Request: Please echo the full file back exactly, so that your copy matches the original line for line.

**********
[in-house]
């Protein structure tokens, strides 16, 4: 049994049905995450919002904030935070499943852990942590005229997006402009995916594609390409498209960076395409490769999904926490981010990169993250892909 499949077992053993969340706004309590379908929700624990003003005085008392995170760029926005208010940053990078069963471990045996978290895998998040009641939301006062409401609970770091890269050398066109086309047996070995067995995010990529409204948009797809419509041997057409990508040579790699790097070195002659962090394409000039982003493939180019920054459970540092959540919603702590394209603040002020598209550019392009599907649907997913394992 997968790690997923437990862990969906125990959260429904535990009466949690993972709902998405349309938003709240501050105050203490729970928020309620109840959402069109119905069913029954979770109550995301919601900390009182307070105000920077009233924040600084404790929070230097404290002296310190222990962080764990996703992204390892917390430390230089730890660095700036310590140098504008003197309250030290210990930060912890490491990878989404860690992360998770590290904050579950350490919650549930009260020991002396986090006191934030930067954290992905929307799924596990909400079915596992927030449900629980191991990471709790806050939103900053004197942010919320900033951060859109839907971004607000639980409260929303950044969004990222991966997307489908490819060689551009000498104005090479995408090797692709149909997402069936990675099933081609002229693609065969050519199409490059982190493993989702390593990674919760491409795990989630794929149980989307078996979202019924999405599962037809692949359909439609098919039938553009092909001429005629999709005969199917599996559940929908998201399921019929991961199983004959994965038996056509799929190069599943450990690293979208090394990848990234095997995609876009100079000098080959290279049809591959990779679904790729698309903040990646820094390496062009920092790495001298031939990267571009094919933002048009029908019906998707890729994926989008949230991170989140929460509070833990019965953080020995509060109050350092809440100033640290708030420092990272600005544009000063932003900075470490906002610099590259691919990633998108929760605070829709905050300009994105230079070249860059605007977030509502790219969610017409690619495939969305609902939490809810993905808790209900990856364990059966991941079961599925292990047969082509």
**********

[in-house]
């Protein structure tokens, strides 16, 4: 049994049905995450919002904030935070499943852990942590005229997006402009995916594609390409498209960076395409490769999904926490981010990169993250892909 499949077992053993969340706004309590379908929700624990003003005085008392995170760029926005208010940053990078069963471990045996978290895998998040009641939301006062409401609970770091890269050398066109086309047996070995067995995010990529409204948009797809419509041997057409990508040579790699790097070195002659962090394409000039982003493939180019920054459970540092959540919603702590394209603040002020598209550019392009599907649907997913394992 997968790690997923437990862990969906125990959260429904535990009466949690993972709902998405349309938003709240501050105050203490729970928020309620109840959402069109119905069913029954979770109550995301919601900390009182307070105000920077009233924040600084404790929070230097404290002296310190222990962080764990996703992204390892917390430390230089730890660095700036310590140098504008003197309250030290210990930060912890490491990878989404860690992360998770590290904050579950350490919650549930009260020991002396986090006191934030930067954290992905929307799924596990909400079915596992927030449900629980191991990471709790806050939103900053004197942010919320900033951060859109839907971004607000639980409260929303950044969004990222991966997307489908490819060689551009000498104005090479995408090797692709149909997402069936990675099933081609002229693609065969050519199409490059982190493993989702390593990674919760491409795990989630794929149980989307078996979202019924999405599962037809692949359909439609098919039938553009092909001429005629999709005969199917599996559940929908998201399921019929991961199983004959994965038996056509799929190069599943450990690293979208090394990848990234095997995609876009100079000098080959290279049809591959990779679904790729698309903040990646820094390496062009920092790495001298031939990267571009094919933002048009029908019906998707890729994926989008949230991170989140929460509070833990019965953080020995509060109050350092809440100033640290708030420092990272600005544009000063932003900075470490906002610099590259691919990633998108929760605070829709905050300009994105230079070249860059605007977030509502790219969610017409690619495939969305609902939490809810993905808790209900990856364990059966991941079961599925292990047969082509």